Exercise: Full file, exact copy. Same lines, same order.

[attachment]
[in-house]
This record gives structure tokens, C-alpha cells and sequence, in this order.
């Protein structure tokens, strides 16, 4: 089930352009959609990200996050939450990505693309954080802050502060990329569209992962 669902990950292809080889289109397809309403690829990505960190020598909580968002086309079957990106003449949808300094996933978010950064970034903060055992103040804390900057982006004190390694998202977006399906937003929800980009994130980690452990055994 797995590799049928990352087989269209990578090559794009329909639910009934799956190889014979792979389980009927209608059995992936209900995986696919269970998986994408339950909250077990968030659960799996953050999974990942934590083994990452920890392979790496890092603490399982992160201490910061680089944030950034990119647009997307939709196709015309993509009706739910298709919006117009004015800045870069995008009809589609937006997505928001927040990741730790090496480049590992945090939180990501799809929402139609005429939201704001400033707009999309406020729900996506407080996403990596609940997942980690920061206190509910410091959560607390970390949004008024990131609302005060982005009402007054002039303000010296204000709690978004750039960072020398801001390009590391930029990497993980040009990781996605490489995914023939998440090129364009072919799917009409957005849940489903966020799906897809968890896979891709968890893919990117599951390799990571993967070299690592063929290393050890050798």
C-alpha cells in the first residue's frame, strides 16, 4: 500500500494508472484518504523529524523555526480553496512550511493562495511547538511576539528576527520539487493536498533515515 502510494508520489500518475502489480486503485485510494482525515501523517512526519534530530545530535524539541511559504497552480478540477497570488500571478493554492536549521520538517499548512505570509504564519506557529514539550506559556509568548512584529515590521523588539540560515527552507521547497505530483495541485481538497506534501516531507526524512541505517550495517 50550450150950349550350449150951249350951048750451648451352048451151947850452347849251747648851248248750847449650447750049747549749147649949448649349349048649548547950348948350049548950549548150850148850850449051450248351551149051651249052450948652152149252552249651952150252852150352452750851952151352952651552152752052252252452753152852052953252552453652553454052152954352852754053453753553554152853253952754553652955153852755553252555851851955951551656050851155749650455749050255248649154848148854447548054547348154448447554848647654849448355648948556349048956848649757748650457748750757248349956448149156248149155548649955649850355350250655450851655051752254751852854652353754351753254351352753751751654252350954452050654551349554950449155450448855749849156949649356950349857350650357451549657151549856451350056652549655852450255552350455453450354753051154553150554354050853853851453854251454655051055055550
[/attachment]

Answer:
[in-house]
This record gives structure tokens, C-alpha cells and sequence, in this order.
């Protein structure tokens, strides 16, 4: 089930352009959609990200996050939450990505693309954080802050502060990329569209992962 669902990950292809080889289109397809309403690829990505960190020598909580968002086309079957990106003449949808300094996933978010950064970034903060055992103040804390900057982006004190390694998202977006399906937003929800980009994130980690452990055994 797995590799049928990352087989269209990578090559794009329909639910009934799956190889014979792979389980009927209608059995992936209900995986696919269970998986994408339950909250077990968030659960799996953050999974990942934590083994990452920890392979790496890092603490399982992160201490910061680089944030950034990119647009997307939709196709015309993509009706739910298709919006117009004015800045870069995008009809589609937006997505928001927040990741730790090496480049590992945090939180990501799809929402139609005429939201704001400033707009999309406020729900996506407080996403990596609940997942980690920061206190509910410091959560607390970390949004008024990131609302005060982005009402007054002039303000010296204000709690978004750039960072020398801001390009590391930029990497993980040009990781996605490489995914023939998440090129364009072919799917009409957005849940489903966020799906897809968890896979891709968890893919990117599951390799990571993967070299690592063929290393050890050798």
C-alpha cells in the first residue's frame, strides 16, 4: 500500500494508472484518504523529524523555526480553496512550511493562495511547538511576539528576527520539487493536498533515515 502510494508520489500518475502489480486503485485510494482525515501523517512526519534530530545530535524539541511559504497552480478540477497570488500571478493554492536549521520538517499548512505570509504564519506557529514539550506559556509568548512584529515590521523588539540560515527552507521547497505530483495541485481538497506534501516531507526524512541505517550495517 50550450150950349550350449150951249350951048750451648451352048451151947850452347849251747648851248248750847449650447750049747549749147649949448649349349048649548547950348948350049548950549548150850148850850449051450248351551149051651249052450948652152149252552249651952150252852150352452750851952151352952651552152752052252252452753152852052953252552453652553454052152954352852754053453753553554152853253952754553652955153852755553252555851851955951551656050851155749650455749050255248649154848148854447548054547348154448447554848647654849448355648948556349048956848649757748650457748750757248349956448149156248149155548649955649850355350250655450851655051752254751852854652353754351753254351352753751751654252350954452050654551349554950449155450448855749849156949649356950349857350650357451549657151549856451350056652549655852450255552350455453450354753051154553150554354050853853851453854251454655051055055550